It is probably a good thing that Our Lord and Saviour Jesus Christ was not an advertising executive. Fundamentally He tells it like it is – there is a simplicity and a directness to Him that is not always comfortable. He does not tell us what we want to hear, but rather he tells us what we need to hear, which is often far from pleasant or comfortable. He has been teaching in the Temple, about the Kingdom of God, and how to live out the faith in our lives and now He turns to the future.
      The Temple was the single most important place on Earth for religious Jews, it was the centre of their life; it was where they came close to God. The prospect of its destruction was surely the most dreadful prospect, something not to be countenanced at all. Yet it would happen, and rather than hide behind the false hope of a pleasant image, he teaches people the plain unvarnished truth. Rather than a sugar-coated pill he gives us a bitter draught, so that we can be prepared.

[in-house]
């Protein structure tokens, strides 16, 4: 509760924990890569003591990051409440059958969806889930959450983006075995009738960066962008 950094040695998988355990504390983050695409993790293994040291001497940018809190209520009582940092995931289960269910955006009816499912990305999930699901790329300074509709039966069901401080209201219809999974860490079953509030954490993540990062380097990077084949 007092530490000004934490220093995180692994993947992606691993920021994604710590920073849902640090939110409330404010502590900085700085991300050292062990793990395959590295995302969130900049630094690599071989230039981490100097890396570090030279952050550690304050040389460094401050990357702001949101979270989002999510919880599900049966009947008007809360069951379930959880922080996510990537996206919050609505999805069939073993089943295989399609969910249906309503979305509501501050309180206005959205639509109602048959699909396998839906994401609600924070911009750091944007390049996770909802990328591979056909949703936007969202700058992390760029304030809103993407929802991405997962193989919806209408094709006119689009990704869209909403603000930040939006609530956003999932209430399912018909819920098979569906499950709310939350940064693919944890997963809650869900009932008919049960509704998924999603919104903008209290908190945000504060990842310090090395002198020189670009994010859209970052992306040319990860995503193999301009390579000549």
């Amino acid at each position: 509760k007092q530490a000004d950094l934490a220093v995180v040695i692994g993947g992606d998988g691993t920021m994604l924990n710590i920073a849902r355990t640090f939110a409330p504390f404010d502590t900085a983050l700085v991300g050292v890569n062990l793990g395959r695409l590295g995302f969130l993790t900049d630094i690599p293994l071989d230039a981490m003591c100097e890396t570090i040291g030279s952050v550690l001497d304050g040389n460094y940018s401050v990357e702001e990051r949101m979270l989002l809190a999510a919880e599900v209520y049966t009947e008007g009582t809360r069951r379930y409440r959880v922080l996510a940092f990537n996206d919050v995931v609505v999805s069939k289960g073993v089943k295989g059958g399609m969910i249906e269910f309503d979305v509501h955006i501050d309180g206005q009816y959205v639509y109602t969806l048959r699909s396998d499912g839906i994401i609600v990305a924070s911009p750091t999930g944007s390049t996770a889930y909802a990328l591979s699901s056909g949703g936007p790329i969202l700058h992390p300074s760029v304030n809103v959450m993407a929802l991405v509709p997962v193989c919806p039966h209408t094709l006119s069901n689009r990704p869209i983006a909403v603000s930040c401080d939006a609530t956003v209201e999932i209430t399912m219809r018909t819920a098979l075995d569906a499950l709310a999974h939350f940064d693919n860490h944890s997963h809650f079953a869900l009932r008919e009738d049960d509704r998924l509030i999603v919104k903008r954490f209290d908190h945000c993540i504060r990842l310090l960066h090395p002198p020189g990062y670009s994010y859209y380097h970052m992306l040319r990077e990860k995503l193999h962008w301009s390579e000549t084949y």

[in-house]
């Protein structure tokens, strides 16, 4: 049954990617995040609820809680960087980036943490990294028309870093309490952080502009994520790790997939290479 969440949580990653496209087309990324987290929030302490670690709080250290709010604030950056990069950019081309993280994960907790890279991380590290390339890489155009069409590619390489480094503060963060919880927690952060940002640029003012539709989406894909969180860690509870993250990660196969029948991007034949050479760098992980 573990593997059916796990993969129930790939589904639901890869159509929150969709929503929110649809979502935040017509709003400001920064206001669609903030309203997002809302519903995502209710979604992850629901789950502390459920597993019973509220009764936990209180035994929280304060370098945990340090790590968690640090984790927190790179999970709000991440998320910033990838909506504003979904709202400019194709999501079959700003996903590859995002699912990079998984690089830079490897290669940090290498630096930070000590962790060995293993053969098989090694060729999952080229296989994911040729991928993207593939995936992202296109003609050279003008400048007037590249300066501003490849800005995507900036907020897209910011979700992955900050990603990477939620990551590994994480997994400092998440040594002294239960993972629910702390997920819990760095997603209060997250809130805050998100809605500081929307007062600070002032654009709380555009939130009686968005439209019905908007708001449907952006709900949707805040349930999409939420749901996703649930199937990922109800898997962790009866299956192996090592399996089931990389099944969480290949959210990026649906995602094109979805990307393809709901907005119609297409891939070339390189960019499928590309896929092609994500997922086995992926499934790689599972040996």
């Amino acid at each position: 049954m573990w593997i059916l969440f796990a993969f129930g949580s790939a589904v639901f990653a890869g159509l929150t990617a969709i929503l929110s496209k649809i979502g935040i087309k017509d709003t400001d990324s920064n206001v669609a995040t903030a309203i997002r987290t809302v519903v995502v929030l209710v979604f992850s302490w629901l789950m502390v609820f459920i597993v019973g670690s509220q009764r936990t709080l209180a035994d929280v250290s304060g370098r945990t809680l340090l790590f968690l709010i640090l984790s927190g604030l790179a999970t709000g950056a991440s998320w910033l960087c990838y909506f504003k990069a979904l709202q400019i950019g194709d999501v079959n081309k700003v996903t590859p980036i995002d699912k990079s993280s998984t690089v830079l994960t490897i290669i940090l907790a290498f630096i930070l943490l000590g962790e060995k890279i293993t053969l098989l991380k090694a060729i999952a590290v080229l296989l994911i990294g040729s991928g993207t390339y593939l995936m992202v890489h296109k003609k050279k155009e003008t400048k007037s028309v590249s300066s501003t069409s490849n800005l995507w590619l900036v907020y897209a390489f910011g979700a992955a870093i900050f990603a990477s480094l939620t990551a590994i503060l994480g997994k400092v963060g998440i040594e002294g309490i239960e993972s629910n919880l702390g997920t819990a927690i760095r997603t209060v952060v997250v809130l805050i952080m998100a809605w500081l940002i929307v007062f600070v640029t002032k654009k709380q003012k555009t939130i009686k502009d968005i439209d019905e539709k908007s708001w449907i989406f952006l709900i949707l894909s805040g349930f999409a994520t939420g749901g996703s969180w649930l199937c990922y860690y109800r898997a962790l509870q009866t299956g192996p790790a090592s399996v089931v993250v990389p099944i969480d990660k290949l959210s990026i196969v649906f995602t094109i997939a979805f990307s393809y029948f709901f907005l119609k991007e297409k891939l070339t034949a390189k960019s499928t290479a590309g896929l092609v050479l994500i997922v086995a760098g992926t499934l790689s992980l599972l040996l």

False teaching is always a possibility for the Church – people want to pervert the Gospel, to twist it for their own ends and to suit their own agenda – it is happening now, and has always happened. We need, therefore to be vigilant, to know what we believe and why, so that we can discern the true from the false, the good from the bad.
      In human terms the future looks bleak – human beings have an immense capacity for doing the wrong thing, and yet in the midst of all this we know whom we can trust, whom we can look to, where we can place our hope and our confidence. The possibility of being tortured or killed for professing faith in Jesus Christ is still very real, here and now, in the world in which we live. It’s a deeply unpleasant thought, and while none of us I suspect would like to undergo such treatment, we have to be prepared for the possibility, we have to be willing to stand up and be counted, to know that we place Christ before and above all things.